G: Let’s skip back a few years to the end of the Low Life era, can you briefly tell us what happened with it all? From a fans point it seemed all good one minute, then shut down the next!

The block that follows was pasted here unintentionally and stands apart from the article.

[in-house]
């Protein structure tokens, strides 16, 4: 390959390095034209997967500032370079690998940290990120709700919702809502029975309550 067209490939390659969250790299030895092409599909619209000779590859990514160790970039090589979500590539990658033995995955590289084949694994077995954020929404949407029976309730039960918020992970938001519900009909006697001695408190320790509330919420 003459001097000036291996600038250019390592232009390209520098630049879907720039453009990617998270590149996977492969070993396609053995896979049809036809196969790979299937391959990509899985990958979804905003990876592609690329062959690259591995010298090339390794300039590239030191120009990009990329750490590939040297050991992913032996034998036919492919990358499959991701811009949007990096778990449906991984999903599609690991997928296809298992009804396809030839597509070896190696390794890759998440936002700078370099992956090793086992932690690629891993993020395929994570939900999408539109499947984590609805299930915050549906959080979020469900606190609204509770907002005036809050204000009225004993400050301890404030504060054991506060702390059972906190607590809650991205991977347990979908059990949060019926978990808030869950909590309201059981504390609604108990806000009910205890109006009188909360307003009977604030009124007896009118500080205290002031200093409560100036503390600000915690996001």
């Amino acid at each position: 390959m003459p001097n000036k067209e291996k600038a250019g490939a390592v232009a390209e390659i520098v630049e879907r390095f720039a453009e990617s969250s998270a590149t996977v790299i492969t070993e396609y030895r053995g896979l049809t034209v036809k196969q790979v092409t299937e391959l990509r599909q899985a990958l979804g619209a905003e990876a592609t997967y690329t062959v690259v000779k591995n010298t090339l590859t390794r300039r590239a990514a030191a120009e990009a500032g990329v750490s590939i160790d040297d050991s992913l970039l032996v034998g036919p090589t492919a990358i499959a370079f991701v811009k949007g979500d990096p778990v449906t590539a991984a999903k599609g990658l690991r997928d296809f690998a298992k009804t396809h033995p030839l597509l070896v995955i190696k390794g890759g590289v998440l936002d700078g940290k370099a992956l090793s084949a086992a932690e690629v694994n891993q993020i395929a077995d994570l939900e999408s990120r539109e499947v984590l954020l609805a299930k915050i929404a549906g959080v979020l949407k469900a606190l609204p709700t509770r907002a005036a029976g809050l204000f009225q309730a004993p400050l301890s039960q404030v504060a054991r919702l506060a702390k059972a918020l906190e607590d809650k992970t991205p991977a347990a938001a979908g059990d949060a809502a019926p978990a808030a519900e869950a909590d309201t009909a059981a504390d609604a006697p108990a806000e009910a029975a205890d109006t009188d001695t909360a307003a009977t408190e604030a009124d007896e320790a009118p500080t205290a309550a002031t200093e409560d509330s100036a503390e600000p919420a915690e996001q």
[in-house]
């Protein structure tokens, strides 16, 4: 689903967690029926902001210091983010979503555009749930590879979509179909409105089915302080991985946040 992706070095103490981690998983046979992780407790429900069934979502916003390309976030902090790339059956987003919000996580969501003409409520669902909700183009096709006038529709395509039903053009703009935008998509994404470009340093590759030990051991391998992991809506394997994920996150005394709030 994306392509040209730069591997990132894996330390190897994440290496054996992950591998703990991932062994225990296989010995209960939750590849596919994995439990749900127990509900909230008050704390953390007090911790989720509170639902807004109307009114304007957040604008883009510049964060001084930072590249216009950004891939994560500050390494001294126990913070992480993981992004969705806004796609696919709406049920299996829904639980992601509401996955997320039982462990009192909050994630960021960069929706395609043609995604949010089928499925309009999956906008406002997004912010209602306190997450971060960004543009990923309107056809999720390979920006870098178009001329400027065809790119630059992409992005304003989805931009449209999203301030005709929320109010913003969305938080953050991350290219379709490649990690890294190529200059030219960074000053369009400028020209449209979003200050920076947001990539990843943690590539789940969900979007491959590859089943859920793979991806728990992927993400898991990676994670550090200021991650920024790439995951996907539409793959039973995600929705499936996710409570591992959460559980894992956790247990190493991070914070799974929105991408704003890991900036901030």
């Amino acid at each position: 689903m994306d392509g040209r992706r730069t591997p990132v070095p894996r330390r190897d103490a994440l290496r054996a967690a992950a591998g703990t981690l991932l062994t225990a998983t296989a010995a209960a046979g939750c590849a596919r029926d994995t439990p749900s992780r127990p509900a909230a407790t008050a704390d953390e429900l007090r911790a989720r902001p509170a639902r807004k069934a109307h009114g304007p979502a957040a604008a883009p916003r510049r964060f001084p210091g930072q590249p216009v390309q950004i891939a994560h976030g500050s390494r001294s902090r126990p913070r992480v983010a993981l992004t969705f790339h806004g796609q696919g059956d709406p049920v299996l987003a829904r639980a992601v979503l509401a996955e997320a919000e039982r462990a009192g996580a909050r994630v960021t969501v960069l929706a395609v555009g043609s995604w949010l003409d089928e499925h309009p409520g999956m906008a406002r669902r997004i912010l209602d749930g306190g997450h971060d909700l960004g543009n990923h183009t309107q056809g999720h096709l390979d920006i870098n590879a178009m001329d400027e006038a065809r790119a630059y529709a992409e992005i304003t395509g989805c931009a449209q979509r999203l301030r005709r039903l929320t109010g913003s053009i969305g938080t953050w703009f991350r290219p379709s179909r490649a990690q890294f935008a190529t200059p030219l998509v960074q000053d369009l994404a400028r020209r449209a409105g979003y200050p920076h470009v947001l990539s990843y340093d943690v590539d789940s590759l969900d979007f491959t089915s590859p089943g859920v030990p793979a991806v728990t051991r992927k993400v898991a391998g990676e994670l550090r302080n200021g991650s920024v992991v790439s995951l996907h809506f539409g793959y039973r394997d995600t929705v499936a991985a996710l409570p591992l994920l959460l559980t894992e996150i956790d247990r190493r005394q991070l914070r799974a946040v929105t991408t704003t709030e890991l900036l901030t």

J: It wasn’t that simple; different people had different issues over time, when it was all good for me and Mystro and Task Force and Skinny, there was already Lewis Parker and Super T, Dolo and all the guys involved in the 98’ Series records, and the Easter Island Record. They were all like ‘nah fuck Low Life, we’re gonna do our own thing’. I guess in some respects that should have been a warning to everyone that shit might not be as it seems. But shit was cool, there was creative freedom, the records were selling, there was nothing to really beef about. For me it was an opportunity and I felt more comfortable putting my stuff out with LowLife than I did going to sign with anyone else. Between ‘Return Of The Drifter’ and ‘Falling Down’ I had opportunities, but I felt like nah, you know doing this independent route has got me this far so why switch it up? And then there was a slow breakdown of things in general man. I mean it’s not just down to Low Life, the bottom line of the Low Life story is at the end of the day, for those that don’t know, Braintax ran Low Life, and by the end of it he basically screwed a lot of people out of a lot of money and didn’t even have the common courtesy to tell people that he was shutting operations down. It was always a situation where you could turn up at the office, you know if you weren’t getting royalty statements or you weren’t getting money through, you could just turn up and be like ‘can I see some statements I think im owed some money’. It was all good, but then it got to a point of, oh, there is no one in the office anymore, it’s just a big empty office. I had a little bit more insight into what was going on because I am more involved in the business side of things, because of YNR and my manager at the time, Boombox Distribution, you know, not major industry stuff but within our Hip Hop cottage industry that was developing, I was involved and I wasn’t just making music, I had a bit of an insight into what was going on. But most of the artists, in fact all of them apart from one or two, were not even informed on what was going on. Which I think is sad, but you know the general decline of that movement was to do with so many things man. I think a lot of people got greedy and it became oversaturated with sub standard music basically. I think too many people looked at what Low Life and other labels where doing at the time, you know there was power in being independent at that time, Kemet were doing amazing things with Klashnekoff, and Champions Of Nature were doing that whole thing independently. Dented Records was emerging, there was a lot to be said for keeping it independent, but I think it just meant that every Tom, Dick and Harry thought ‘I can put a 12’’ out’ or ‘I can put an album out and sell as many copies as this artist or that artist’ and once that started happening, shit just got saturated with weak shit you know? I got bored. I wanted to hear a new Task Force record or a new Kashmere record or Lewis Parker or someone that I’m really into, and then I’m looking at what the distributors are doing and they are trying to sell some next shit that there isn’t really a fan base for. They were just assuming that you can sell this to my fans or Klash’s fans or Lewis’s fans and that’s bullshit! You think because it sounds a bit like that, and they look a bit like that, that it can be categorized in this way and that it can sell. But no, have these people done the time? Have they gone out and gigged? Have they established themselves? No they haven’t. And when that started to happen then it turned into ‘oh this shit doesn’t make any money’! And it’s like nah! People that are selling records and that have got fans and do gigs, are making money, and have been making money! Everyone saying ‘oh nah this is dead, this is over’ is because like we said earlier, bob from down the street you know, he’s the new shit, well why? says who? Because someone threw some money. You started to get the thing where people would come in and start to throw money at shit but not do the job right, so you know, that fucks shit up because something could be high profile, but it’s not delivered right so then they don’t get the right results and people say ‘ah, nah that artists was meant to blow but he didn’t so forget about that whole movement, forget about all those artists’, but the reason that shit didn’t blow is not just the fault of the artists, it’s everyone involved in the process, it’s one of those things, when money comes into it ,the music goes out the window! Even good artists start making shit music then it doesn’t fulfill the expectations that people had of those artists, so then everyone just gets all down on it and all negative, and it’s like nah man, you just have to have a machine that works so that the artist can have fresh ideas and can do their thing. So once it turned into all that, and no ones making any money, which is all bullshit, it made everyone start to act like that and it became a situation where there was no unity. People fighting over money, getting suspicious of each other because if this guy ripped me of then maybe that guy could rip me off! A lot of talented artist’s minds just got poisoned, and then you have people thinking ‘I have to make Grime records now because this is what’s big’ and a lot of people got fuckd off with the media saying that Grime is the proper UK Hip Hop, so then you had artists that are from some real hard backgrounds like ‘wait a minute, maybe I should be this Grime dude?’ But at that point people are just being what the media is telling them they are. This is the problem man, money, media attention and all of that shit. We complain when we’re not getting it, but then when we get it, it does actually fuck shit up! So you know be careful what you wish for man because you might get it!